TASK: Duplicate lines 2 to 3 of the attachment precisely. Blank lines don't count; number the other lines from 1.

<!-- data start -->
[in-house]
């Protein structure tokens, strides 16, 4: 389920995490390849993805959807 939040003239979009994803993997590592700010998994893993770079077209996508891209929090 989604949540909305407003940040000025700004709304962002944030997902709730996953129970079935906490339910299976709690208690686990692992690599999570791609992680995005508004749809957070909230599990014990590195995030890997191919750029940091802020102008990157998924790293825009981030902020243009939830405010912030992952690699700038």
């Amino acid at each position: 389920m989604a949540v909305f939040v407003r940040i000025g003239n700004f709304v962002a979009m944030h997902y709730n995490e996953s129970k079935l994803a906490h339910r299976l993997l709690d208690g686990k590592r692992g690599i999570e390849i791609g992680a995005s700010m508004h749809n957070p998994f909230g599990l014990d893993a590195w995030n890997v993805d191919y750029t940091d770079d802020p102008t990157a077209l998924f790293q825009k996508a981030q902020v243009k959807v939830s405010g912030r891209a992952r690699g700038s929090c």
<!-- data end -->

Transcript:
């Protein structure tokens, strides 16, 4: 389920995490390849993805959807 939040003239979009994803993997590592700010998994893993770079077209996508891209929090 989604949540909305407003940040000025700004709304962002944030997902709730996953129970079935906490339910299976709690208690686990692992690599999570791609992680995005508004749809957070909230599990014990590195995030890997191919750029940091802020102008990157998924790293825009981030902020243009939830405010912030992952690699700038």
């Amino acid at each position: 389920m989604a949540v909305f939040v407003r940040i000025g003239n700004f709304v962002a979009m944030h997902y709730n995490e996953s129970k079935l994803a906490h339910r299976l993997l709690d208690g686990k590592r692992g690599i999570e390849i791609g992680a995005s700010m508004h749809n957070p998994f909230g599990l014990d893993a590195w995030n890997v993805d191919y750029t940091d770079d802020p102008t990157a077209l998924f790293q825009k996508a981030q902020v243009k959807v939830s405010g912030r891209a992952r690699g700038s929090c």